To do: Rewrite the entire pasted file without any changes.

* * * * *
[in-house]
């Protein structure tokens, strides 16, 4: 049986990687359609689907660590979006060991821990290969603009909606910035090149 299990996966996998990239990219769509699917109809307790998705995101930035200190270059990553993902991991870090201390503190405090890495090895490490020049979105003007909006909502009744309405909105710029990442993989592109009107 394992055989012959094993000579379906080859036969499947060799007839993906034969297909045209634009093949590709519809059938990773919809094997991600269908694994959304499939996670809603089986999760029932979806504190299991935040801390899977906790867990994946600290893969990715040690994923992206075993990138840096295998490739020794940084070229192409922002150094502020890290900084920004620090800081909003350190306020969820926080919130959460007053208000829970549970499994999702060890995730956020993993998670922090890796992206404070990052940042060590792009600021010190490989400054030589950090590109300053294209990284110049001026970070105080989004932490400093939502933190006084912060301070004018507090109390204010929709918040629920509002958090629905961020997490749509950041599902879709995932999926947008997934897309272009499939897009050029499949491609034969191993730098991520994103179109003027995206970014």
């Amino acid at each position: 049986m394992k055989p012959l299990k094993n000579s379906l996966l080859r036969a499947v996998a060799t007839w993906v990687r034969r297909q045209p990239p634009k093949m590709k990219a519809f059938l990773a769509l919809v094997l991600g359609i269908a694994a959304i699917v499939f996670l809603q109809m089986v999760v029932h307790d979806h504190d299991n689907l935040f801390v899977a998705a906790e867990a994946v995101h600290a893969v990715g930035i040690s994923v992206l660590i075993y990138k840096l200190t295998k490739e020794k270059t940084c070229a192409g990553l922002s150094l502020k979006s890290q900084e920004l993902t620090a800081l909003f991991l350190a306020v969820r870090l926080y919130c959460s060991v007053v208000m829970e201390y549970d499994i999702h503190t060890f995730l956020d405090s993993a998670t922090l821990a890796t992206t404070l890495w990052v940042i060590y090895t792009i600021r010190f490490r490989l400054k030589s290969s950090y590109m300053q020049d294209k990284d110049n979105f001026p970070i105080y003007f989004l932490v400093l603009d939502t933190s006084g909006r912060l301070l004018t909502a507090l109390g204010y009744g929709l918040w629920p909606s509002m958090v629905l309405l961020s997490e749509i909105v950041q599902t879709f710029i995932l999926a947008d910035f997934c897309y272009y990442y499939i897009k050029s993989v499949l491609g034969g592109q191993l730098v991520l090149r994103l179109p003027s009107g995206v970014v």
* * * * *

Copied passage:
[in-house]
């Protein structure tokens, strides 16, 4: 049986990687359609689907660590979006060991821990290969603009909606910035090149 299990996966996998990239990219769509699917109809307790998705995101930035200190270059990553993902991991870090201390503190405090890495090895490490020049979105003007909006909502009744309405909105710029990442993989592109009107 394992055989012959094993000579379906080859036969499947060799007839993906034969297909045209634009093949590709519809059938990773919809094997991600269908694994959304499939996670809603089986999760029932979806504190299991935040801390899977906790867990994946600290893969990715040690994923992206075993990138840096295998490739020794940084070229192409922002150094502020890290900084920004620090800081909003350190306020969820926080919130959460007053208000829970549970499994999702060890995730956020993993998670922090890796992206404070990052940042060590792009600021010190490989400054030589950090590109300053294209990284110049001026970070105080989004932490400093939502933190006084912060301070004018507090109390204010929709918040629920509002958090629905961020997490749509950041599902879709995932999926947008997934897309272009499939897009050029499949491609034969191993730098991520994103179109003027995206970014």
């Amino acid at each position: 049986m394992k055989p012959l299990k094993n000579s379906l996966l080859r036969a499947v996998a060799t007839w993906v990687r034969r297909q045209p990239p634009k093949m590709k990219a519809f059938l990773a769509l919809v094997l991600g359609i269908a694994a959304i699917v499939f996670l809603q109809m089986v999760v029932h307790d979806h504190d299991n689907l935040f801390v899977a998705a906790e867990a994946v995101h600290a893969v990715g930035i040690s994923v992206l660590i075993y990138k840096l200190t295998k490739e020794k270059t940084c070229a192409g990553l922002s150094l502020k979006s890290q900084e920004l993902t620090a800081l909003f991991l350190a306020v969820r870090l926080y919130c959460s060991v007053v208000m829970e201390y549970d499994i999702h503190t060890f995730l956020d405090s993993a998670t922090l821990a890796t992206t404070l890495w990052v940042i060590y090895t792009i600021r010190f490490r490989l400054k030589s290969s950090y590109m300053q020049d294209k990284d110049n979105f001026p970070i105080y003007f989004l932490v400093l603009d939502t933190s006084g909006r912060l301070l004018t909502a507090l109390g204010y009744g929709l918040w629920p909606s509002m958090v629905l309405l961020s997490e749509i909105v950041q599902t879709f710029i995932l999926a947008d910035f997934c897309y272009y990442y499939i897009k050029s993989v499949l491609g034969g592109q191993l730098v991520l090149r994103l179109p003027s009107g995206v970014v």